|South African business women beating global counterparts|
|Emerging Markets Business News|
|Wednesday, 09 March 2011 09:02|
"The fact that South Africa outperforms the global average can be attributed to the emphasis placed by government on gender equality and employment equity. However, while the South African government holds an impressive record with many women in senior positions, the private sector business community still has a long way to go, particularly in the roles that women play," said partner and head of corporate finance at Grant Thornton, Jeanette Hern.
The findings by the accounting and consulting firm were revealed yesterday on International Women's Day. The IBR provides insight into the views and expectations of over 11 000 businesses per year across 39 economies, including the US and Brazil.
The survey also shows that the percentage of Privately Held Businesses (PHBs) in the country that have no women in senior management positions at all has declined from 27 percent in 2009 to 23 percent, in contrast to the global average (which has risen) to 38 percent compared to 35 percent in 2009.
Twenty-one percent of the women in senior management positions are appointed as human resources directors, followed closely by financial positions such as chief financial officer at 20 percent. Sales directors and marketing officers make up nine and eight percent respectively.
Only three percent of South African companies surveyed have a female chief executive officer, which is five percent lower than the eight percent global average.
"Our statistics for the roles that women play in privately held businesses are in line with studies done on companies listed on the JSE. According to a survey done by the Businesswomen's Association, less than five percent of JSE listed companies have women CEOs," explained Hern.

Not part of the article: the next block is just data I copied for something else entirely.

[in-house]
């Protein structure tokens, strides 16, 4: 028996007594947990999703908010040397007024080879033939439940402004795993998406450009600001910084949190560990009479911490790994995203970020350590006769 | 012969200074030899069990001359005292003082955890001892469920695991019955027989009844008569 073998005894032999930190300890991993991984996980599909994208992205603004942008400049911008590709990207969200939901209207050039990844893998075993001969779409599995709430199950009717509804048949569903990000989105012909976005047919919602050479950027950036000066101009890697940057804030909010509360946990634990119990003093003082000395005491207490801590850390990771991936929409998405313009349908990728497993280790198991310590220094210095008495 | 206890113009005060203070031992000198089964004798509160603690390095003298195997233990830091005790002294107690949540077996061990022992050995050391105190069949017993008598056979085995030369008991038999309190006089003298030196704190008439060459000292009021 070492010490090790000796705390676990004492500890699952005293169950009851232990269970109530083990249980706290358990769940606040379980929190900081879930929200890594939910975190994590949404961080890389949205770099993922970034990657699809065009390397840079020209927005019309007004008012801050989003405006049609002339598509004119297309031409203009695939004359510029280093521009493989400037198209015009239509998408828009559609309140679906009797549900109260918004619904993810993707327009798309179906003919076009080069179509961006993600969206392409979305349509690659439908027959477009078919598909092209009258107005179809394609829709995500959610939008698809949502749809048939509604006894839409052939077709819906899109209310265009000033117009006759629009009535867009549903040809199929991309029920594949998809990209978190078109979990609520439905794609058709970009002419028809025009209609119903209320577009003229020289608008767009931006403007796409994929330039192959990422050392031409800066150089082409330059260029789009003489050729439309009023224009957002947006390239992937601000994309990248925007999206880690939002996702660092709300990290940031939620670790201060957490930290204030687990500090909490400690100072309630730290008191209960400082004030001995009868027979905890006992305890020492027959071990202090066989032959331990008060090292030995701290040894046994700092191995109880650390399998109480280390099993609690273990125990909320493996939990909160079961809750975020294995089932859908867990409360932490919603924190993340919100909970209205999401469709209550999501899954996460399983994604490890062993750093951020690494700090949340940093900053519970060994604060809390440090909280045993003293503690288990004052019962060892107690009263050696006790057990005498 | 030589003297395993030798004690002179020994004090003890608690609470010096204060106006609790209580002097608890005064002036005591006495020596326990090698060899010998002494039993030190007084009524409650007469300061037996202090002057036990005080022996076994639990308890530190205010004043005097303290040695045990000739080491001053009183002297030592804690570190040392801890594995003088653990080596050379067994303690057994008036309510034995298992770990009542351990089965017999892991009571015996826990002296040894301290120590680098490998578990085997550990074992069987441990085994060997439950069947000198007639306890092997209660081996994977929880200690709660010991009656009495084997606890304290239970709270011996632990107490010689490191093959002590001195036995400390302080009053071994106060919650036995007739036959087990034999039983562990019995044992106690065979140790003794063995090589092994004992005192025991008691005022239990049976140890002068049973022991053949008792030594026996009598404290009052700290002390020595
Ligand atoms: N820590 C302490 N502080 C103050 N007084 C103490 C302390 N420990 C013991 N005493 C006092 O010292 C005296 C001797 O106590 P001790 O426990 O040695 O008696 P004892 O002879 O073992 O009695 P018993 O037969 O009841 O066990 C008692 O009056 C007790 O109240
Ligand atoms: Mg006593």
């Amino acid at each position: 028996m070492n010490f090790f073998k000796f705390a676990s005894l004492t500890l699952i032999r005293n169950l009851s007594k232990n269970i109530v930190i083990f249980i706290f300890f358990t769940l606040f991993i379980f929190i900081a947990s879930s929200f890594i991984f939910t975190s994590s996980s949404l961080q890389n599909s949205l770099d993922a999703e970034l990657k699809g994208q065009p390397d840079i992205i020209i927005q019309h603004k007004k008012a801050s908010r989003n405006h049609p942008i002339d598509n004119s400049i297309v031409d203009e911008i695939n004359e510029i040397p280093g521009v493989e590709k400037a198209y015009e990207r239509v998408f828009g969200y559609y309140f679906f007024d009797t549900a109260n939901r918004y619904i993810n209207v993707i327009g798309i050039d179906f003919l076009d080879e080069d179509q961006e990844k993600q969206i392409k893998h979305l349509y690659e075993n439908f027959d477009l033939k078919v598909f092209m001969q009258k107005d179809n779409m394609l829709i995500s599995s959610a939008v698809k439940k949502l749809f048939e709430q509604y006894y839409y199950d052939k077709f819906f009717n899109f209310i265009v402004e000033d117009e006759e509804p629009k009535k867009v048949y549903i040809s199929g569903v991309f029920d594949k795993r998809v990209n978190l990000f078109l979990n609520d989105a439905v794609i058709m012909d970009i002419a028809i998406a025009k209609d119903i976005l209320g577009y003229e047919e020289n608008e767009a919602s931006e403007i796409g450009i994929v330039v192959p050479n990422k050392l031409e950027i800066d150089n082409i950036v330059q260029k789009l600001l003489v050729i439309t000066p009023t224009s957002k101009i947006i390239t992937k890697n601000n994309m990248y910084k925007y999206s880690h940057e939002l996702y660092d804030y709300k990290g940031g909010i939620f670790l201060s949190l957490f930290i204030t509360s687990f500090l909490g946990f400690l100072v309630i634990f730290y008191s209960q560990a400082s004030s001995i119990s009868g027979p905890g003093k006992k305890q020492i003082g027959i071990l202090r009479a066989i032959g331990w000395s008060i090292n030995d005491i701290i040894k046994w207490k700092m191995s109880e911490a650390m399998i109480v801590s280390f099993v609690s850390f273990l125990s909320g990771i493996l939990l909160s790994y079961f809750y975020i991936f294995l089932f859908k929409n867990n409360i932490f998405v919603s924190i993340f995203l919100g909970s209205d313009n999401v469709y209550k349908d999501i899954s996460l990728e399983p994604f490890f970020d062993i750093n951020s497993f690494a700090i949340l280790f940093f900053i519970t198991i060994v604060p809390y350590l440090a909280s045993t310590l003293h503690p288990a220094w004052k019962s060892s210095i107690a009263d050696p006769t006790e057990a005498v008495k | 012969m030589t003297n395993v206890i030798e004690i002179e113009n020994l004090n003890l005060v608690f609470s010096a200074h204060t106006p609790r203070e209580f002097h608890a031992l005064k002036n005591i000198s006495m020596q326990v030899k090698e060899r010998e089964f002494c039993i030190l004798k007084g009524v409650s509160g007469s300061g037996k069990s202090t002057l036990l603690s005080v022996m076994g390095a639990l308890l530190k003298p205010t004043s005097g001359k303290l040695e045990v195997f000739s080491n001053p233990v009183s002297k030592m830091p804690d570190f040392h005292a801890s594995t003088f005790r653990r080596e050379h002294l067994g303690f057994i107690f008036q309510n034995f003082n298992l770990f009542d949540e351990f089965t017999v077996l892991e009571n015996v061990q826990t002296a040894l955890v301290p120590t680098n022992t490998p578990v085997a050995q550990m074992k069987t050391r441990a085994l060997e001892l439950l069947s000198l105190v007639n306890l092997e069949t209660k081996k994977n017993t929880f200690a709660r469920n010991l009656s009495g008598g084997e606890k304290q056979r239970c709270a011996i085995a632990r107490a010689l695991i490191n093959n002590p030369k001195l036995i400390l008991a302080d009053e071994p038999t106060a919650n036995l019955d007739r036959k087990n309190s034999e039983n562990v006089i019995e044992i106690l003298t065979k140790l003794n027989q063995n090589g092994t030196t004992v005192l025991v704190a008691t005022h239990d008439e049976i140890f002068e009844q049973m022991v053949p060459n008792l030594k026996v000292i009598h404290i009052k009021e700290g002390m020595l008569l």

Hern said until businesses break the mindset that women are only suited for HR and finance positions, "we will not be able to properly capture the value that women can add to the workplace."
Eastern Cape companies have the highest proportion of women in senior positions at 33 percent, followed by Gauteng at 28 percent. Cape Town is in third place at 27 percent and Durban at the lowest proportion at 26 percent.
The survey revealed that G7 countries lag behind the global average, with only 16 percent of women holding senior roles. Women have become most successful in increasing their share of senior management roles in Thailand, Hong Kong, Greece, Belgium and Botswana, where the percentage of women in these roles has risen by at least seven percent since 2009.
"We can't afford to be complacent, relying on the fact that we are outperforming our global counterparts. The recent economic crisis has highlighted the need for businesses to be flexible and open to change in order to survive. The different perspective that women can bring is so important in our ever changing and complex world," said Hern. - BuaNews